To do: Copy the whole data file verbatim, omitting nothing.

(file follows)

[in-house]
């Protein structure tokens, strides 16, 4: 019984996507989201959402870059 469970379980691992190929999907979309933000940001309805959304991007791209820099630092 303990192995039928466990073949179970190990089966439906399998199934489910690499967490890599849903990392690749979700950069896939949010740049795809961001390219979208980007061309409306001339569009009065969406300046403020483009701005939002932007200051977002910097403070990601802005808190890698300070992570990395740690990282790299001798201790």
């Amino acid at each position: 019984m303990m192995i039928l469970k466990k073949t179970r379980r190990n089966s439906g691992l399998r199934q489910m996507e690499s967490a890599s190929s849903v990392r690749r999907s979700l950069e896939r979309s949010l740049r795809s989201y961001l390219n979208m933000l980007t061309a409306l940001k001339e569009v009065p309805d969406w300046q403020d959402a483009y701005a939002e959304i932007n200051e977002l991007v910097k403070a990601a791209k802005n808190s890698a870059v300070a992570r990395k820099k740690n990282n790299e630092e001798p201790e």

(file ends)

[in-house]
């Protein structure tokens, strides 16, 4: 019984996507989201959402870059 469970379980691992190929999907979309933000940001309805959304991007791209820099630092 303990192995039928466990073949179970190990089966439906399998199934489910690499967490890599849903990392690749979700950069896939949010740049795809961001390219979208980007061309409306001339569009009065969406300046403020483009701005939002932007200051977002910097403070990601802005808190890698300070992570990395740690990282790299001798201790």
């Amino acid at each position: 019984m303990m192995i039928l469970k466990k073949t179970r379980r190990n089966s439906g691992l399998r199934q489910m996507e690499s967490a890599s190929s849903v990392r690749r999907s979700l950069e896939r979309s949010l740049r795809s989201y961001l390219n979208m933000l980007t061309a409306l940001k001339e569009v009065p309805d969406w300046q403020d959402a483009y701005a939002e959304i932007n200051e977002l991007v910097k403070a990601a791209k802005n808190s890698a870059v300070a992570r990395k820099k740690n990282n790299e630092e001798p201790e």